A Very Rare Pair of Louis XVI Style Exhibition Bonheur Du Jours
A Very Rare Pair of Louis XVI Style Exhibition Gilt-Bronze Mounted Bonheur Du Jours With Lacquer Panels, by Henry Dasson. These exceptional and very...
DimensionsHeight: 113 cm (45 in)
Width: 77 cm (31 in)
Depth: 39 cm (16 in)
A Very Rare Pair of Louis XVI Style Exhibition Gilt-Bronze Mounted Bonheur Du Jours With Lacquer Panels, by Henry Dasson.
These exceptional and very rare pair of cabinets each have brèche brocatelle violette d’Espagne marble tops and superb panels of hiramakie (low relief) and takamakie (high relief) Japanese Nashiji lacquer.
Dasson exhibited a related pair of bonheur du jours at L’Exposition internationale d’Amsterdam in 1883 and was awarded a diplome d’honneur for the superb quality of his craftmanship. The bonheur du jours, which were mounted with ‘old Japanese lacquer’, are visible in a gravure in the Revue des arts decoratifs, showing the French pavilion.
Aventurine lacquer work or Nashi-ji is a form of Japanese maki-e that is frequently employed as a background to gold or black Japanned decorative elements. The technique so called as it resembles the sparkling quartz of true Aventurine is created by gold or silver flakes called nashiji-ko being sprinkled onto the surface of the object (excluding the design), on which lacquer has been applied. Lacquer is then applied and burnished so that the gold or silver can be seen through the lacquer. The name nashi-ji is thought to have originated from the resemblance that the lacquered surface bears to the skin of a Japanese pear, nashi.
One cabinet signed 'Henry Dasson / 1880' to the gilt-bronze border. The carcass stamped twice 'HENRY DASSON/1880'.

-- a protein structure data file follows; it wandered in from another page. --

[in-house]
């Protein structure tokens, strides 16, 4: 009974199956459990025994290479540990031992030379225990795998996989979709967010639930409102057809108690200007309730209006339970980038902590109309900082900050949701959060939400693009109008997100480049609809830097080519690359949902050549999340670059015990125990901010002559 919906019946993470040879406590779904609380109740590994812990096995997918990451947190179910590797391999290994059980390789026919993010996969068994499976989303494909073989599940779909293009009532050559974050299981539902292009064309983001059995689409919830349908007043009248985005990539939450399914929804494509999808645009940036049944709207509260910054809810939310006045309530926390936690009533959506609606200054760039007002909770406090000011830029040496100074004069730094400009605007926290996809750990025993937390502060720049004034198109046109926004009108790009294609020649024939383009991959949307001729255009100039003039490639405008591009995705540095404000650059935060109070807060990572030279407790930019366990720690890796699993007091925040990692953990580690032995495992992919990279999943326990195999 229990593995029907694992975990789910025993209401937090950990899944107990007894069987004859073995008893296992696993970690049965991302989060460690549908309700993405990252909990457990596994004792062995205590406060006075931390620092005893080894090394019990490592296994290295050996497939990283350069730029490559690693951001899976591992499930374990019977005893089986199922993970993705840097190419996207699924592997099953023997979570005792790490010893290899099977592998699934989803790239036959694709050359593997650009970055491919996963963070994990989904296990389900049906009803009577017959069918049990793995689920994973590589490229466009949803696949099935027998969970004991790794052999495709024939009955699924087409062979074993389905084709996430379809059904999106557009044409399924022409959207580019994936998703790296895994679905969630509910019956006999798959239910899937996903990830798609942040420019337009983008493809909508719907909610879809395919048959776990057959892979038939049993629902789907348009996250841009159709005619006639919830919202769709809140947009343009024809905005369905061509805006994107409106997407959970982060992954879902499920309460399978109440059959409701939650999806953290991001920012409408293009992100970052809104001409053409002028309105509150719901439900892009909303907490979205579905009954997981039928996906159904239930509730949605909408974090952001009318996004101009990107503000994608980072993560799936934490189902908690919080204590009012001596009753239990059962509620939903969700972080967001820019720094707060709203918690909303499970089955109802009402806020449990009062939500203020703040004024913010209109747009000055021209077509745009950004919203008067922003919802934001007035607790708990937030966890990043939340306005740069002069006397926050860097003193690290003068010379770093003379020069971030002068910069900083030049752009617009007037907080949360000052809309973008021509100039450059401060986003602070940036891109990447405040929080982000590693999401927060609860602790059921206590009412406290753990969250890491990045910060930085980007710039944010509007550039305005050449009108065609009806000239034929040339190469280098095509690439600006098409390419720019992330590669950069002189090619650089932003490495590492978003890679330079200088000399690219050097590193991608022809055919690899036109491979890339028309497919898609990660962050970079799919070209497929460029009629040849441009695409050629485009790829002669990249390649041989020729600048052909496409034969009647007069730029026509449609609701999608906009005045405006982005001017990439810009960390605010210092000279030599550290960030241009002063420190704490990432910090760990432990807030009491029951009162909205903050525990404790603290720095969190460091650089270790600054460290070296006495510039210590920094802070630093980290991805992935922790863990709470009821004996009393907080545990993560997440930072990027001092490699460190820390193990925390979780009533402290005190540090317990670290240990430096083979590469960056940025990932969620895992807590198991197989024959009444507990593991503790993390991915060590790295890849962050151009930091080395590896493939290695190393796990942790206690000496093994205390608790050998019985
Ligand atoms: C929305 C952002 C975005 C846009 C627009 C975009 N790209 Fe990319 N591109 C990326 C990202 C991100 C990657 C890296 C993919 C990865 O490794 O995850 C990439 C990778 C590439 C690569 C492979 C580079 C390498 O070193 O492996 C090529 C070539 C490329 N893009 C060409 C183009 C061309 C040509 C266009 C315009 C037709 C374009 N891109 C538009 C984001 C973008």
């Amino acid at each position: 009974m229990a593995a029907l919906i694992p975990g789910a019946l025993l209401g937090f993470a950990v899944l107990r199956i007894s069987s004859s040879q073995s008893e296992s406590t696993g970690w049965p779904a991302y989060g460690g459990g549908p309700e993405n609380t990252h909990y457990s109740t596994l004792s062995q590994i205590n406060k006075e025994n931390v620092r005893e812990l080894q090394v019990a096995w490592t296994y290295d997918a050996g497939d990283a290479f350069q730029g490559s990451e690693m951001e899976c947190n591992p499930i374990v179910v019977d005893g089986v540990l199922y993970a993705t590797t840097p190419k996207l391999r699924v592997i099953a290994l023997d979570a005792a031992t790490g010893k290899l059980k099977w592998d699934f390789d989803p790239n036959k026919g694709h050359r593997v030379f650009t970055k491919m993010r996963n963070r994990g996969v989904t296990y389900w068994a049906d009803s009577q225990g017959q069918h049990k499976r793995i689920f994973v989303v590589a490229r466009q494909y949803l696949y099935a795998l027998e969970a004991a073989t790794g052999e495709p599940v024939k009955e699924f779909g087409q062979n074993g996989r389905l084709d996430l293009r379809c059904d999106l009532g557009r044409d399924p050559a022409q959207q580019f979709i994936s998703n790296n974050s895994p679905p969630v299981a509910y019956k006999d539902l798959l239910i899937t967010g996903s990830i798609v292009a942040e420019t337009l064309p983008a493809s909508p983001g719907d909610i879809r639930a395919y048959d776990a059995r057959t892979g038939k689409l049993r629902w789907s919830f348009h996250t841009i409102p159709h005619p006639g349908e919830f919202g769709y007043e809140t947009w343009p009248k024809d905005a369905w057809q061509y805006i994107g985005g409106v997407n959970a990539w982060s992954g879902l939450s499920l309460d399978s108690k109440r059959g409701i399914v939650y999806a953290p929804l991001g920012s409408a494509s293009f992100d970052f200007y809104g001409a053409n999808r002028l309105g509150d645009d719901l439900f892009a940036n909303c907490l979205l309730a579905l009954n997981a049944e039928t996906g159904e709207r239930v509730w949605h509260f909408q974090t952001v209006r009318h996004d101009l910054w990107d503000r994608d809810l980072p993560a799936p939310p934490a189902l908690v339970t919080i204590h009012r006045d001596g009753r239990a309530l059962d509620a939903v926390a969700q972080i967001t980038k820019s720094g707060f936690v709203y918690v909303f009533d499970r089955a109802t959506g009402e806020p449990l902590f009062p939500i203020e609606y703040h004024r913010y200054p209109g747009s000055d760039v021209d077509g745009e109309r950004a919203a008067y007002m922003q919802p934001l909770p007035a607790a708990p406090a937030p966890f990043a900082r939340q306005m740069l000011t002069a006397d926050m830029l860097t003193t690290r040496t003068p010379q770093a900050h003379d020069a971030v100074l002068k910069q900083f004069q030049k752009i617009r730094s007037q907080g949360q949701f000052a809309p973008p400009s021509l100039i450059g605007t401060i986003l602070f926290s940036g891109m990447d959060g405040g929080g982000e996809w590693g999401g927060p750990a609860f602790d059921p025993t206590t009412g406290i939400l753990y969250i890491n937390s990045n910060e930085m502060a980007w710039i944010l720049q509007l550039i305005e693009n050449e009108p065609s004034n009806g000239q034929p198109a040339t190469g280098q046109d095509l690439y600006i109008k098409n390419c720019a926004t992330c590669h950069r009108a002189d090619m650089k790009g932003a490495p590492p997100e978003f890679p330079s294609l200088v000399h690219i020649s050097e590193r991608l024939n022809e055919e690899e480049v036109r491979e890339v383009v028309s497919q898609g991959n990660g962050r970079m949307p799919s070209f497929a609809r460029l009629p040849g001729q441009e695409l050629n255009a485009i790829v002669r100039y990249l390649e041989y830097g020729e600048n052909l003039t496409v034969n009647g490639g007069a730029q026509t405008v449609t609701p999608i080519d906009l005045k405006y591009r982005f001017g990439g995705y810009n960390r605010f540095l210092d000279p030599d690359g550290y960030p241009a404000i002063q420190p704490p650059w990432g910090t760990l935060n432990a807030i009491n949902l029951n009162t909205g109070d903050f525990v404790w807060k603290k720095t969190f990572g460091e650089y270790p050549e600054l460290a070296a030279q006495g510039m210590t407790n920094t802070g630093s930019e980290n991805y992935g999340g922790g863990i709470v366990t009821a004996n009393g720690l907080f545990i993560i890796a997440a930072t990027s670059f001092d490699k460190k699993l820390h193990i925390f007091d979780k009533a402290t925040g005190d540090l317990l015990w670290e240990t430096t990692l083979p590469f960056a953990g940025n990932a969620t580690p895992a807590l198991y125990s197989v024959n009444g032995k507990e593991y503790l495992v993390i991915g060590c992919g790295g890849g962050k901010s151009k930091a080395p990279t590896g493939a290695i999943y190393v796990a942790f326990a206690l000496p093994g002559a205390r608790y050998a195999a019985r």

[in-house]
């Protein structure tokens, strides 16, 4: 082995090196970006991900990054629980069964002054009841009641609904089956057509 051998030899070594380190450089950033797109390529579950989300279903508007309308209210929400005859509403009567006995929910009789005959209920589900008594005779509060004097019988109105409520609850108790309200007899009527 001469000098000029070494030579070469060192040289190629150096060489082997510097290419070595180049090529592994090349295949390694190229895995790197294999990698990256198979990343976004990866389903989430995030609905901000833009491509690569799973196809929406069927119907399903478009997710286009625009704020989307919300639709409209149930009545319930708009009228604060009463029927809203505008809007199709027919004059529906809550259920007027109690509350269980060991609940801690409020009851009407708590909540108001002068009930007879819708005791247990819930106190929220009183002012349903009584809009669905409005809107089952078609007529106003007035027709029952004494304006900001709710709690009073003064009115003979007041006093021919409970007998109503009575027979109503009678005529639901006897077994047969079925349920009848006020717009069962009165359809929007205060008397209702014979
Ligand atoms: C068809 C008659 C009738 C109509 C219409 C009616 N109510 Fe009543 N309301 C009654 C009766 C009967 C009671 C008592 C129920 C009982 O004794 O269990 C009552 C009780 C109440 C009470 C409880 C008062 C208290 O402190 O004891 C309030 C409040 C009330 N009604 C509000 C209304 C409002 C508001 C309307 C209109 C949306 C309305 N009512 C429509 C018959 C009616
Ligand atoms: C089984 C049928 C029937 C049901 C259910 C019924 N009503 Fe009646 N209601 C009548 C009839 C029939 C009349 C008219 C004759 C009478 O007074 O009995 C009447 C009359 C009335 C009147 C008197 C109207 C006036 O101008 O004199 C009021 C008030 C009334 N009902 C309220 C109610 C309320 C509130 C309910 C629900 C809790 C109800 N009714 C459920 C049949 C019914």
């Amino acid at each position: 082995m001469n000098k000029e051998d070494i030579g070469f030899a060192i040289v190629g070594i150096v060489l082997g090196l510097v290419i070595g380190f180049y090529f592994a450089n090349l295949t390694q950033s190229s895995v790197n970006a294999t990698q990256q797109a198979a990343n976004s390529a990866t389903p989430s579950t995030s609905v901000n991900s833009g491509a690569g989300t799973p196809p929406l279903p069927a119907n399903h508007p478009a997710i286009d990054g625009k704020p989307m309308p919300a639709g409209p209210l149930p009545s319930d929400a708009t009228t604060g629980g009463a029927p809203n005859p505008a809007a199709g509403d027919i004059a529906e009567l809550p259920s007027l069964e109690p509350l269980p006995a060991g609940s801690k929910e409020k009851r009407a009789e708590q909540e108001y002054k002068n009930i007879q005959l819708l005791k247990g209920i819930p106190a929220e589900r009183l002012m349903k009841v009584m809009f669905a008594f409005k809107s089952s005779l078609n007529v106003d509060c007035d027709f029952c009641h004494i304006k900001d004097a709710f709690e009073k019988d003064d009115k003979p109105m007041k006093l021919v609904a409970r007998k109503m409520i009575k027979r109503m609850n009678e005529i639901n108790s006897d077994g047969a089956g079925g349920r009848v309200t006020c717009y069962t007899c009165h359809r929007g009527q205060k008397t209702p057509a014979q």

Henry Dasson (1825-1896) was one of the finest makers of gilt-bronze mounted furniture in the nineteenth century. Unlike other cabinetmakers of this time Dasson started his career as a bronze sculptor, and for this reason one of the characteristics of his work is the great quality of his bronze and more precisely of the chiselling.
With a workshop established in Paris at 106 rue Vieille-du-Temple, he specialised predominantly in the production of Louis XIV, XV and XVI style furniture using the very finest gilt-bronze mounts.
In 1871, he purchased the flourishing business and remaining stock of Charles-Guillaume Winckelsen, who had established a reputation for furniture of the highest quality. Dasson almost certainly inherited the craft of ciseleur from Winckelsen.
At the 1878 and 1889 Paris Expositions Universelles Dasson exhibited a number of pieces in the Louis XV and XVI styles, as well as pieces of his own modified eighteenth-century design. The exhibits in 1878 included a table entirely in gilt-bronze, purchased by Lord Dudley. His copy of the celebrated Bureau du Roi sold at the same exhibition to Lady Ashburton.
Dasson ceased production in 1894, and at this time held a sale of his models, listed in Catalogues of drawings for art bronzes, style furniture and important decoration with rights of reproduction by Henry Dasson et Cie, manufacturer of art bronzes and cabinetmaker as a result of cessation of production..’ The records from this sale show that Paul Sormani, as well as Joseph Emmanuel Zweiner, Maison Millet and Beurdeley acquired certain drawings and models by Dasson.
Jonathan Meyer illustrates a number of exceptional items exhibited by Dasson in 1889 in his book on the Great Exhibitions.
Mestdagh, Camille & Lécoules, Pierre. L’Ameublement d’art français : 1850-1900, Les Editions de l’Amateur, (Paris), 2010.
Ledoux-Lebard, Denise. Les Ebénistes du XIXeme siècle, Les Editions de l’Amateur, (Paris), 1984; pp. 146 – 151.0
Meyer, Jonathan. ‘Great Exhibitions – London, New York, Paris, Philadelphia, 1851-1900′, Antique Collectors’ Club, (Woodbridge, UK), 2006; p. 269, pls. H7, H8, H10: p. 270, pl, H12.